A few weeks ago I commented on the discovery of some curious precursors of Sudoku, drawn up in the 1950s as designs for agricultural experiments. Now even earlier antecedants of the puzzle have been discovered by Christian Boyer, a specialist in recreational mathematics. Writing in the French magazine Pour la Science, Boyer describes and reproduces several puzzles originally published in French newspapers and magazines in the 1890s. None of these puzzles is a genuine Sudoku, but the family resemblance is striking. Several of them have nine-by-nine grids to be filled in with numbers, and a few of the nine-by-nine grids are subdivided into three-by-three blocks.
Among the many near misses, Boyer cites the puzzle shown at right as the closest known approach to a pre-invention of the Sudoku. (Image source: Christian Boyer.)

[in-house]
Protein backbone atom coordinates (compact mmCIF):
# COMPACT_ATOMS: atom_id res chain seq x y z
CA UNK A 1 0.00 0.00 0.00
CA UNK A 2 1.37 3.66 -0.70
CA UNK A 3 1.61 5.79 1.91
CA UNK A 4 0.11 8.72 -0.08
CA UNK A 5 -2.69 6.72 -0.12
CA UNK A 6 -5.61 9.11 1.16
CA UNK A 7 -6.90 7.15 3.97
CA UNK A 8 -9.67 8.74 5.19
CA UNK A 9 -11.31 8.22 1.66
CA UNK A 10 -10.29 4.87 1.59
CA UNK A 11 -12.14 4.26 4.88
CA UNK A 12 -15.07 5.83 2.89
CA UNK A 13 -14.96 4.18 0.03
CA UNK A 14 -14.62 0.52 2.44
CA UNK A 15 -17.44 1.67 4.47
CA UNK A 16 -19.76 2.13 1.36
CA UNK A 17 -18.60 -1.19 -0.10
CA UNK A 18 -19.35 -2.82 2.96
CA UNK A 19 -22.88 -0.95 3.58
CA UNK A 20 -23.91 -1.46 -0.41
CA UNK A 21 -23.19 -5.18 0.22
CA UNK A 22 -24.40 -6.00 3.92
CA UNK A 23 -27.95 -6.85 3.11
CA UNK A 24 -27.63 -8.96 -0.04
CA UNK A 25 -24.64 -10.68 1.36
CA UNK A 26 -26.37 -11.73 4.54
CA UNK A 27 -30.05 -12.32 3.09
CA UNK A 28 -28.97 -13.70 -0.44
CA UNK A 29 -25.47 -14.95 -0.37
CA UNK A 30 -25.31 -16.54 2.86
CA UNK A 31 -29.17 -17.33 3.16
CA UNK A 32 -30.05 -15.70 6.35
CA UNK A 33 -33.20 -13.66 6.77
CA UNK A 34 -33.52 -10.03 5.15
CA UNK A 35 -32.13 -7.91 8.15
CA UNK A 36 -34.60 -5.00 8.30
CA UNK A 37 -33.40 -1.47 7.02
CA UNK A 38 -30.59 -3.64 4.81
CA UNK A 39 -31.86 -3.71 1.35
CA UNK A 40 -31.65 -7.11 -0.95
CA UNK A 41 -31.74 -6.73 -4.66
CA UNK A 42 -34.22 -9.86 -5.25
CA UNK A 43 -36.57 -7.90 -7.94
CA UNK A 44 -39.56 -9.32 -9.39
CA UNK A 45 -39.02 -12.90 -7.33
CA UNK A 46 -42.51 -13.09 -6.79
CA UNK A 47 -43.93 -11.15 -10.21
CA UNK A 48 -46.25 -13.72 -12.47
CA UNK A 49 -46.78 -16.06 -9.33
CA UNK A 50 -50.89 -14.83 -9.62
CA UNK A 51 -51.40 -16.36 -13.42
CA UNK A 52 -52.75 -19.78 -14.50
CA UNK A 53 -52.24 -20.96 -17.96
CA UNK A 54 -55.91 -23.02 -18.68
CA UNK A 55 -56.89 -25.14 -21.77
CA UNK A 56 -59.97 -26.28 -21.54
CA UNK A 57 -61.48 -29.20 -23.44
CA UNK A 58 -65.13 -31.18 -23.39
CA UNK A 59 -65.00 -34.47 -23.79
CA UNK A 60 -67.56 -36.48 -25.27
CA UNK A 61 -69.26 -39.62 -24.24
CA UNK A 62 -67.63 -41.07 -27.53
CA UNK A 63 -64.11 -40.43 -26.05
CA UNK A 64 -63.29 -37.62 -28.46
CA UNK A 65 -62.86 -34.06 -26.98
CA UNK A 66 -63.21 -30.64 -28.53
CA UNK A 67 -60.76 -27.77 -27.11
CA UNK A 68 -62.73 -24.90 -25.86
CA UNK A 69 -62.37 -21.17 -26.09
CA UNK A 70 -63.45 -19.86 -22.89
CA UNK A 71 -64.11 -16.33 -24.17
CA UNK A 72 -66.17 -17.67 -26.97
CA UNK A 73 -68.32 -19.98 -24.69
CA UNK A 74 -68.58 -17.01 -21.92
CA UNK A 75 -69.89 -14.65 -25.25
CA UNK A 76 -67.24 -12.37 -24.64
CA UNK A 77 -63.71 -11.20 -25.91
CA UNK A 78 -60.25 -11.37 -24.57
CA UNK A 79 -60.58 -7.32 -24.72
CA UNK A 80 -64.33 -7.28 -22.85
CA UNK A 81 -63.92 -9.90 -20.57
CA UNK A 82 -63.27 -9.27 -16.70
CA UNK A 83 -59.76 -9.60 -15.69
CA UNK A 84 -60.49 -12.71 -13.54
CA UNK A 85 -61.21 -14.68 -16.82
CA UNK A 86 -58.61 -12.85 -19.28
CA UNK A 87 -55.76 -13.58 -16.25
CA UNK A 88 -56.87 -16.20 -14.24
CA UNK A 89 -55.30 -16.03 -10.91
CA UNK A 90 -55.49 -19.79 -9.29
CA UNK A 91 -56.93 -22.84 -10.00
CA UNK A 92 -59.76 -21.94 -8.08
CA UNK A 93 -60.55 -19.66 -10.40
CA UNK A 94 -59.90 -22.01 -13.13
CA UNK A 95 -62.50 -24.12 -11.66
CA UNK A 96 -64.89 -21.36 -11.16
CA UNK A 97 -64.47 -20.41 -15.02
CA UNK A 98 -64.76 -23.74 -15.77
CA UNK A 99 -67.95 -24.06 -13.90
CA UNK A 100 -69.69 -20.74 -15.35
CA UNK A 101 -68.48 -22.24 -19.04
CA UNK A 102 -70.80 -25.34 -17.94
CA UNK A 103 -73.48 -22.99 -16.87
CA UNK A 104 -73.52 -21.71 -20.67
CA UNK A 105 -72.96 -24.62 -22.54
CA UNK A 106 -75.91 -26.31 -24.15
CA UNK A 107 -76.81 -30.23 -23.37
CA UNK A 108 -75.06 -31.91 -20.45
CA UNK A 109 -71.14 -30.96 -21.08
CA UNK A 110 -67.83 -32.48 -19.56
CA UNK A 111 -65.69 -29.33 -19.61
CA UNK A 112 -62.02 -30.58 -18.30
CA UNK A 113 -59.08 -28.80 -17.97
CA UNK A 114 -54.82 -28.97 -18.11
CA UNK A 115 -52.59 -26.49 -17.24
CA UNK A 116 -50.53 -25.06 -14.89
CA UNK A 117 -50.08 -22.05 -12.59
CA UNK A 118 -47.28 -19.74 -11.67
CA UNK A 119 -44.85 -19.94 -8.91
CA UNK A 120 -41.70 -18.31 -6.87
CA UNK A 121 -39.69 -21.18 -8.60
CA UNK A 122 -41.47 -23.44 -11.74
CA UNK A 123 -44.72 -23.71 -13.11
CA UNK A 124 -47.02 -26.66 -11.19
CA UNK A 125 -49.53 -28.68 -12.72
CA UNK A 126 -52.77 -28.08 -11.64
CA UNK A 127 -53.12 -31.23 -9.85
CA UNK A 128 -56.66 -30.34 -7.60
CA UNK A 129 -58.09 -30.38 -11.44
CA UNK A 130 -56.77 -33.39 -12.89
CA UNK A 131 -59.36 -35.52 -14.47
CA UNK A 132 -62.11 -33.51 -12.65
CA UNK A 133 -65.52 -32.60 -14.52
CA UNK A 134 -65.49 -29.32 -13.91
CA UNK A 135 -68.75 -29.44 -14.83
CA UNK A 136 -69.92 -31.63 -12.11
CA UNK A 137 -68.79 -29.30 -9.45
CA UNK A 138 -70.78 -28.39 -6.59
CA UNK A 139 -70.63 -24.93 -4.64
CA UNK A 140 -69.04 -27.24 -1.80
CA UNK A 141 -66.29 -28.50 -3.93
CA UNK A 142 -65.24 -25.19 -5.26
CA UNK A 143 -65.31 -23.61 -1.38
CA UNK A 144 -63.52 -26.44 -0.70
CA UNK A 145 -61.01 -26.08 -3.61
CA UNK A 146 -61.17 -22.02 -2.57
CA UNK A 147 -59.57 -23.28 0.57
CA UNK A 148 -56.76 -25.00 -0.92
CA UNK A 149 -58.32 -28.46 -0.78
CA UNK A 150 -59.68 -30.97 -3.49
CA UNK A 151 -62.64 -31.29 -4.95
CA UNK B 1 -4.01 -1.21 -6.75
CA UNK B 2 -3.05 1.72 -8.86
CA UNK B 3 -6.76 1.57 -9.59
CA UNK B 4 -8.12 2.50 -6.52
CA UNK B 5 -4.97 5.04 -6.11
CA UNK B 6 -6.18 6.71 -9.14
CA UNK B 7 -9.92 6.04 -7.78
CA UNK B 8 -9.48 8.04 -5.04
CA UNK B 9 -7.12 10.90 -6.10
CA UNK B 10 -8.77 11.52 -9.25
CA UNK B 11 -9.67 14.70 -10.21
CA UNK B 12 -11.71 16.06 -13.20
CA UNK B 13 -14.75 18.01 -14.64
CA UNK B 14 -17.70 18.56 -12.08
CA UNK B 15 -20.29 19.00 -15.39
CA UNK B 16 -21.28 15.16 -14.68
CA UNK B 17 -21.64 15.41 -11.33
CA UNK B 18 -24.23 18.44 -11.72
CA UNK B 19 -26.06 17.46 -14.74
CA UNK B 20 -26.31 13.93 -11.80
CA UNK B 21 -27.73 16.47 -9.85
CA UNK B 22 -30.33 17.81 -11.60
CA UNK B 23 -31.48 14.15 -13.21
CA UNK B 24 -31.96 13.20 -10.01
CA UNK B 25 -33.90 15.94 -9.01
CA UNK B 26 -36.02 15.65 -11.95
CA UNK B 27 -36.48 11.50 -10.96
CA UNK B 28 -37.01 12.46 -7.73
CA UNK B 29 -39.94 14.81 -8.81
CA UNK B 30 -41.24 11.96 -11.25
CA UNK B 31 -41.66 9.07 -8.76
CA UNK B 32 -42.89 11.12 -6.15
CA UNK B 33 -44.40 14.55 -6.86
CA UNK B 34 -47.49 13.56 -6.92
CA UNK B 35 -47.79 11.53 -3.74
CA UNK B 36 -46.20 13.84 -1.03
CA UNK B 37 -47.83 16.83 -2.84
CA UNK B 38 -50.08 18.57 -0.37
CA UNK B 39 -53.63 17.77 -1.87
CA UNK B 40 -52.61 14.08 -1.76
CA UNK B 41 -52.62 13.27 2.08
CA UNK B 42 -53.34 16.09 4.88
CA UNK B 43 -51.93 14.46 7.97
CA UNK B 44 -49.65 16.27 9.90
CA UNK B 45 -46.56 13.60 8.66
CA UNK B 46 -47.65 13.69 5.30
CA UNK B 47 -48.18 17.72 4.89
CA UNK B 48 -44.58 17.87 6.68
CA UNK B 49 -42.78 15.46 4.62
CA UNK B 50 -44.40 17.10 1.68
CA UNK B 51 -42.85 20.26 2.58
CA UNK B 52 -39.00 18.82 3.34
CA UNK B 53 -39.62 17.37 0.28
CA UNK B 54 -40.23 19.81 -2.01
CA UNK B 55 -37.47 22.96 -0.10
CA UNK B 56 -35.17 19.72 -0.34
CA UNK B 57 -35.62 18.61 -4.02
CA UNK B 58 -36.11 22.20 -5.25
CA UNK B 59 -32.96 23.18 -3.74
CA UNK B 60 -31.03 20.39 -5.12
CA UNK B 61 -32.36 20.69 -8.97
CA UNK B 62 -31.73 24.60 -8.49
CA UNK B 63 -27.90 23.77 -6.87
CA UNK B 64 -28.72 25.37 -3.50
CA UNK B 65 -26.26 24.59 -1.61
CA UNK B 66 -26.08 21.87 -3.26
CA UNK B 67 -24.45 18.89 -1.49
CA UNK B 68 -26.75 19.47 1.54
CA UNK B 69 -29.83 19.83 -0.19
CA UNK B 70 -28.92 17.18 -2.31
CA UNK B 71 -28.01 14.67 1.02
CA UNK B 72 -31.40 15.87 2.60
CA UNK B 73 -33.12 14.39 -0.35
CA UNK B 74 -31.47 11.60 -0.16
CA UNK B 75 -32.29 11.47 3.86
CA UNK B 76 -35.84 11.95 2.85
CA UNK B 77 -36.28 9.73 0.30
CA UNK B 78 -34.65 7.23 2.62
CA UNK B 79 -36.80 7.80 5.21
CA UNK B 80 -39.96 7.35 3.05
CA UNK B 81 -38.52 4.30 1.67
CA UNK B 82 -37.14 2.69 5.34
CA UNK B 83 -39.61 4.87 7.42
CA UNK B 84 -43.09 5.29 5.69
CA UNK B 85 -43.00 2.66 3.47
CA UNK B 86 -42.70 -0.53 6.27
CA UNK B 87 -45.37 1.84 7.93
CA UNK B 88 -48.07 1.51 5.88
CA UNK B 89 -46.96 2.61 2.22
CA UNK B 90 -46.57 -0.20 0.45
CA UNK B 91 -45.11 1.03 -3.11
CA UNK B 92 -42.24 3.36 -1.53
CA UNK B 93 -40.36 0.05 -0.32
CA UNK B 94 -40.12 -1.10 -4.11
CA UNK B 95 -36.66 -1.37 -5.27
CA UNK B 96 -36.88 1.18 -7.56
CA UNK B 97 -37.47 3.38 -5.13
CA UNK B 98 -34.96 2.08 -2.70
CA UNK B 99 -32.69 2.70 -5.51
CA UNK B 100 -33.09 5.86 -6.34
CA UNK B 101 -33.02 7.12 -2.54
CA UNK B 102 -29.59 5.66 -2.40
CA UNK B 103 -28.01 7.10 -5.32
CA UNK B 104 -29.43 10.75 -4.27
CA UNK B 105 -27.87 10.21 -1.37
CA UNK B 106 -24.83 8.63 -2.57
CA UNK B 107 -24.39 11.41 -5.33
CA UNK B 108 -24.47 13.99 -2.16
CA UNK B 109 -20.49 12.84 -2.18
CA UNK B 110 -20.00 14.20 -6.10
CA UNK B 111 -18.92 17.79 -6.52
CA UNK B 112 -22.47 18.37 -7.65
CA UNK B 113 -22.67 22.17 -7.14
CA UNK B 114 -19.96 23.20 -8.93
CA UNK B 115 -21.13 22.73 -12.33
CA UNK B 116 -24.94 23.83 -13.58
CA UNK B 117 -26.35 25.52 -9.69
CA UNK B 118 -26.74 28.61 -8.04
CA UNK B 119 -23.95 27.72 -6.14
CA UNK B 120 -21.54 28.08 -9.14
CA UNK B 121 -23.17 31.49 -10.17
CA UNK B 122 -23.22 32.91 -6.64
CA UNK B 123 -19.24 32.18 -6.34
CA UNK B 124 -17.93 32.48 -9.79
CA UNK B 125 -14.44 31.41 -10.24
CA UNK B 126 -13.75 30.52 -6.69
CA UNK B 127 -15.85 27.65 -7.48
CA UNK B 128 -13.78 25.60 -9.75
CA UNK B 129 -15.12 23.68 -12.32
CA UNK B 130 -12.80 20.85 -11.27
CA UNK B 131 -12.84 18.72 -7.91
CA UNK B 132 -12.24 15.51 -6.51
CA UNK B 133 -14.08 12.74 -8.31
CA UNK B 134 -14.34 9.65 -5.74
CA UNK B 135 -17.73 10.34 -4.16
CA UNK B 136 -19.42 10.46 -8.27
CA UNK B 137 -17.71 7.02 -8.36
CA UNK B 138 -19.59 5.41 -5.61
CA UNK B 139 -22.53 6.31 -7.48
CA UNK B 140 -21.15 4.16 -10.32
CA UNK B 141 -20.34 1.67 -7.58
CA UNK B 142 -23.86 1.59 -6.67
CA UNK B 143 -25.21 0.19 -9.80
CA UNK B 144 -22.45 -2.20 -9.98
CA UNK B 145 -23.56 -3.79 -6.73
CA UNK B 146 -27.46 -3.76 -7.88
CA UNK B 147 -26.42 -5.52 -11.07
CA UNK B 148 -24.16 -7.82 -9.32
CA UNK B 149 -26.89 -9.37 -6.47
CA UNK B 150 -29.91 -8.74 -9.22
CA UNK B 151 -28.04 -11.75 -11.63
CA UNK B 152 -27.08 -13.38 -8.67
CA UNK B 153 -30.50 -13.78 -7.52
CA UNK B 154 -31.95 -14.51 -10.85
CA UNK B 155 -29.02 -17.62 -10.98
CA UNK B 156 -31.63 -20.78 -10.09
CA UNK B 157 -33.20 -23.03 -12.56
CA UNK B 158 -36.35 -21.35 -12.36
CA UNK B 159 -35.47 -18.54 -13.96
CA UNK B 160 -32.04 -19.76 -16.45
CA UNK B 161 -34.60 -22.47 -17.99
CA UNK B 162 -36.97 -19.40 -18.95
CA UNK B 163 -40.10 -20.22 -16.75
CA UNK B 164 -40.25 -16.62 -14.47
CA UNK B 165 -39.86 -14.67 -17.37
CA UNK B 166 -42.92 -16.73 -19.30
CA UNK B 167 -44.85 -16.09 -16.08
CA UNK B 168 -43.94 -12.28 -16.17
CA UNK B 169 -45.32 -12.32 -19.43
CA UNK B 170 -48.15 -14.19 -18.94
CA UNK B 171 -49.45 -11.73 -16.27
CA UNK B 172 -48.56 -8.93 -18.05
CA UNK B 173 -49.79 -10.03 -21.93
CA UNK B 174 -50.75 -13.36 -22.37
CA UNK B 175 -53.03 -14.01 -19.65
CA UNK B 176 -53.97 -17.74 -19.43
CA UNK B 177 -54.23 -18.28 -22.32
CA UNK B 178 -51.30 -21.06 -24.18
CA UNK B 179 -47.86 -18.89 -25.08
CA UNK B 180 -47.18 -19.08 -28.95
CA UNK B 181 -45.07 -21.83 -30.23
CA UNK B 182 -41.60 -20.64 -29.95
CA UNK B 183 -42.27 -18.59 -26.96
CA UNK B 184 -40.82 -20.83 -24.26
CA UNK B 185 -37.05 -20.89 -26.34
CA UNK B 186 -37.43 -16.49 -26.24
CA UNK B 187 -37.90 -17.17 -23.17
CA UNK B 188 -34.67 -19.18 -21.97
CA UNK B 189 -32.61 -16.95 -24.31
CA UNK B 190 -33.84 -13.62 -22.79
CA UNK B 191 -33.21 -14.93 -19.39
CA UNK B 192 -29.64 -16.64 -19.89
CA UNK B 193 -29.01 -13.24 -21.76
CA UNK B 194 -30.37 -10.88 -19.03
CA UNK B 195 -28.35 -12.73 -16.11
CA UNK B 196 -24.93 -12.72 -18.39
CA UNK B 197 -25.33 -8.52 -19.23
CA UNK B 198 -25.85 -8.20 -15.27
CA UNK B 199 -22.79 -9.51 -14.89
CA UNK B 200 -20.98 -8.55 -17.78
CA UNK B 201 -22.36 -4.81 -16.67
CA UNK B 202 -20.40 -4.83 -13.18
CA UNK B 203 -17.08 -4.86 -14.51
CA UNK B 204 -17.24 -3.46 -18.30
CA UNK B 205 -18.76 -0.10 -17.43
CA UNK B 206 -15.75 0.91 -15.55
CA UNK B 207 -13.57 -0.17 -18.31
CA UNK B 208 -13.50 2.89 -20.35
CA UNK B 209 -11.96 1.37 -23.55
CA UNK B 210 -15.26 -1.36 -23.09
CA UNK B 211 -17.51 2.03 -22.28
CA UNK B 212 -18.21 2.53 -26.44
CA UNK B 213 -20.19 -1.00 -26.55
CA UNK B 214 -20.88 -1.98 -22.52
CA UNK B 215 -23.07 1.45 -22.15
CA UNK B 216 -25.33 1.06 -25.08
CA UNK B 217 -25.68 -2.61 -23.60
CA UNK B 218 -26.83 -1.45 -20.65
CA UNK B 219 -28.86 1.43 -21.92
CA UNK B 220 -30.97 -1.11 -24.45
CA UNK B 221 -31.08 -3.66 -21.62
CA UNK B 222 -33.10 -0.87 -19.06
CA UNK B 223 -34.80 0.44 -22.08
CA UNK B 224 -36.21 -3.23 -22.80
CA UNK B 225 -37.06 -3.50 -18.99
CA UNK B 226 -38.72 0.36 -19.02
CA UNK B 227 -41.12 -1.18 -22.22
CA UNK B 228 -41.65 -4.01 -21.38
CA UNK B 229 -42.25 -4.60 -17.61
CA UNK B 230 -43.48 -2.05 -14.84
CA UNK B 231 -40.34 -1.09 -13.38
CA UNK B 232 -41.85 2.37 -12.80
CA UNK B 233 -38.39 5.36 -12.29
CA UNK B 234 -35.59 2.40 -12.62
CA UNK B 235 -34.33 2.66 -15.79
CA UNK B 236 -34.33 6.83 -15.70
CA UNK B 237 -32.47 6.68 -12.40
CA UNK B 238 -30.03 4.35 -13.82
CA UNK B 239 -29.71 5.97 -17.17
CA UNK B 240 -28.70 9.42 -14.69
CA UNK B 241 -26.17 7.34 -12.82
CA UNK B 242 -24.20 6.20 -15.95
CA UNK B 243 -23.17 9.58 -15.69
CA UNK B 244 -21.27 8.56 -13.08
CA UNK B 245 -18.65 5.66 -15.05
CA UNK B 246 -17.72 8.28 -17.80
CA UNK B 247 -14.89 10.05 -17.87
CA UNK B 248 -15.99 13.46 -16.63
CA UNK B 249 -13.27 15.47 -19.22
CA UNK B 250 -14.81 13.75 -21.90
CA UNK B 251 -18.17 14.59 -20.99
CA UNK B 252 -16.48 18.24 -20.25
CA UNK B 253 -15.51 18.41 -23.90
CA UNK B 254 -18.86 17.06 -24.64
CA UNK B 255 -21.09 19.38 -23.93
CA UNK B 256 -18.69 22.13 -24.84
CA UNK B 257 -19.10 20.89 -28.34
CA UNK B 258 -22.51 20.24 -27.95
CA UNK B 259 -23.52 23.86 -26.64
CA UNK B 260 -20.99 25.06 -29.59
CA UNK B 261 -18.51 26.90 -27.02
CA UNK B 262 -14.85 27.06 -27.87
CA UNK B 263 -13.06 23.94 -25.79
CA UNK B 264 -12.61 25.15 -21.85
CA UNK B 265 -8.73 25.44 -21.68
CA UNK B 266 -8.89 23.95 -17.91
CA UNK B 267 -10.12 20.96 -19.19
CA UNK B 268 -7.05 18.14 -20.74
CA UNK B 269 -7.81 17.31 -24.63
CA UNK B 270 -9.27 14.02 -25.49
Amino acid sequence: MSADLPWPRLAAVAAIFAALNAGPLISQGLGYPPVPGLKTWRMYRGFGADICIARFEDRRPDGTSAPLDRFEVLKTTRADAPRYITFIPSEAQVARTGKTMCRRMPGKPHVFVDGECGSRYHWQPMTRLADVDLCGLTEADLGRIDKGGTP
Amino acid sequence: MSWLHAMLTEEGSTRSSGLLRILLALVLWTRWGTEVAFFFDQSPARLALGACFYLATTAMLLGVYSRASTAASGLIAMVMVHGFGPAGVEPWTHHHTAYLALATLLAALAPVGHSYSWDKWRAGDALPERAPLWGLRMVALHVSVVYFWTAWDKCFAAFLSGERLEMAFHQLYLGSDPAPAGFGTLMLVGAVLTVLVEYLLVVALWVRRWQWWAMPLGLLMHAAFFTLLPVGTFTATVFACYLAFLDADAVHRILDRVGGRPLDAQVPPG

It was composed by B. Meyniel and published on 6 July 1895 in the daily newspaper La France. The instructions present the problem as a magic square, to be filled with the numbers from 1 through 9 so that all rows, all columns and all diagonals have the same sum (namely, 45). The three-by-three subgrids familiar to Sudoku players are not mentioned in the instructions or distinguished in the diagram. Nevertheless, if you try to solve the puzzle as if it were a Sudoku, you’ll find that it works: Each number from 1 through 9 appears exactly once in each subgrid. Actually, there are two such Sudoku solutions. (Meyniel’s rules exclude one of these solutions by requiring a “diabolical” magic square, in which the broken diagonals also yield the magic sum.)
Boyer presents several more fin de siecle puzzles that are Sudoku-like in one way or another. The text of his article (but not the illustrations) is available online from Pour la Science, and a supplementary document with more details and newspaper clippings is at Boyer’s web site.